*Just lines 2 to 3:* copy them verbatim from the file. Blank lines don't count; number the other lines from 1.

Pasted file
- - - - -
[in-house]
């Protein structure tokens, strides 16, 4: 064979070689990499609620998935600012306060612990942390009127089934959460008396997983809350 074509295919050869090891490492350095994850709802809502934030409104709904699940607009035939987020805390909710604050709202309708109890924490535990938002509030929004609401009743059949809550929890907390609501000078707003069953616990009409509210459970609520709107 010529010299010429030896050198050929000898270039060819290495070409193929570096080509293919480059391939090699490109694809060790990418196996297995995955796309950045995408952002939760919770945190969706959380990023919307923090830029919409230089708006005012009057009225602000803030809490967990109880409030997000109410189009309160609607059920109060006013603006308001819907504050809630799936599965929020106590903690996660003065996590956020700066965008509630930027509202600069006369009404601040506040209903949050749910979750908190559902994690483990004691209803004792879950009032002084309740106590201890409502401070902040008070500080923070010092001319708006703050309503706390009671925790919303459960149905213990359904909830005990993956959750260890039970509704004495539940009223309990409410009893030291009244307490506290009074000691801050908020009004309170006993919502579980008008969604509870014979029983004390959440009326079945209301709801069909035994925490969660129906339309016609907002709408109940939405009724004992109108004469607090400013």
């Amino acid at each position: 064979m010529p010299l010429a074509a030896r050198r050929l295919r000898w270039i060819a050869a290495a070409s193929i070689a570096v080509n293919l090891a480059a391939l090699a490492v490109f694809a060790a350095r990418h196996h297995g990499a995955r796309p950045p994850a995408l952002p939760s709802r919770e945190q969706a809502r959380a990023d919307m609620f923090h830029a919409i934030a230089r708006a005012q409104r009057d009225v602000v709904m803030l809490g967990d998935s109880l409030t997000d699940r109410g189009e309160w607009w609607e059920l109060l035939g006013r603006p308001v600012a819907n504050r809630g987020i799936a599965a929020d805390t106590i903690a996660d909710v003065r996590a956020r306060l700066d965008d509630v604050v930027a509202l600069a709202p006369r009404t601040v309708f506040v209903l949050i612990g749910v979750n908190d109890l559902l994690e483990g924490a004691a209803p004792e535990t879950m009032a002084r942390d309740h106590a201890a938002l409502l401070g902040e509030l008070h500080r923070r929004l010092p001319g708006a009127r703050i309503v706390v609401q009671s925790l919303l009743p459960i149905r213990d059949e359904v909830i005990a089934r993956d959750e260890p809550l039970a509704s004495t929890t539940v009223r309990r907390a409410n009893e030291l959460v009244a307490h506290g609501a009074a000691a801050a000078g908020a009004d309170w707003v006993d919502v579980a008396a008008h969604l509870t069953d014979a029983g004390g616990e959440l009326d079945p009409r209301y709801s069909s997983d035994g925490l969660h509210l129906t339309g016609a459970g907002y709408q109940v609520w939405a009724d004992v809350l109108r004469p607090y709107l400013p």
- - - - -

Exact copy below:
């Protein structure tokens, strides 16, 4: 064979070689990499609620998935600012306060612990942390009127089934959460008396997983809350 074509295919050869090891490492350095994850709802809502934030409104709904699940607009035939987020805390909710604050709202309708109890924490535990938002509030929004609401009743059949809550929890907390609501000078707003069953616990009409509210459970609520709107 010529010299010429030896050198050929000898270039060819290495070409193929570096080509293919480059391939090699490109694809060790990418196996297995995955796309950045995408952002939760919770945190969706959380990023919307923090830029919409230089708006005012009057009225602000803030809490967990109880409030997000109410189009309160609607059920109060006013603006308001819907504050809630799936599965929020106590903690996660003065996590956020700066965008509630930027509202600069006369009404601040506040209903949050749910979750908190559902994690483990004691209803004792879950009032002084309740106590201890409502401070902040008070500080923070010092001319708006703050309503706390009671925790919303459960149905213990359904909830005990993956959750260890039970509704004495539940009223309990409410009893030291009244307490506290009074000691801050908020009004309170006993919502579980008008969604509870014979029983004390959440009326079945209301709801069909035994925490969660129906339309016609907002709408109940939405009724004992109108004469607090400013």
């Amino acid at each position: 064979m010529p010299l010429a074509a030896r050198r050929l295919r000898w270039i060819a050869a290495a070409s193929i070689a570096v080509n293919l090891a480059a391939l090699a490492v490109f694809a060790a350095r990418h196996h297995g990499a995955r796309p950045p994850a995408l952002p939760s709802r919770e945190q969706a809502r959380a990023d919307m609620f923090h830029a919409i934030a230089r708006a005012q409104r009057d009225v602000v709904m803030l809490g967990d998935s109880l409030t997000d699940r109410g189009e309160w607009w609607e059920l109060l035939g006013r603006p308001v600012a819907n504050r809630g987020i799936a599965a929020d805390t106590i903690a996660d909710v003065r996590a956020r306060l700066d965008d509630v604050v930027a509202l600069a709202p006369r009404t601040v309708f506040v209903l949050i612990g749910v979750n908190d109890l559902l994690e483990g924490a004691a209803p004792e535990t879950m009032a002084r942390d309740h106590a201890a938002l409502l401070g902040e509030l008070h500080r923070r929004l010092p001319g708006a009127r703050i309503v706390v609401q009671s925790l919303l009743p459960i149905r213990d059949e359904v909830i005990a089934r993956d959750e260890p809550l039970a509704s004495t929890t539940v009223r309990r907390a409410n009893e030291l959460v009244a307490h506290g609501a009074a000691a801050a000078g908020a009004d309170w707003v006993d919502v579980a008396a008008h969604l509870t069953d014979a029983g004390g616990e959440l009326d079945p009409r209301y709801s069909s997983d035994g925490l969660h509210l129906t339309g016609a459970g907002y709408q109940v609520w939405a009724d004992v809350l109108r004469p607090y709107l400013p």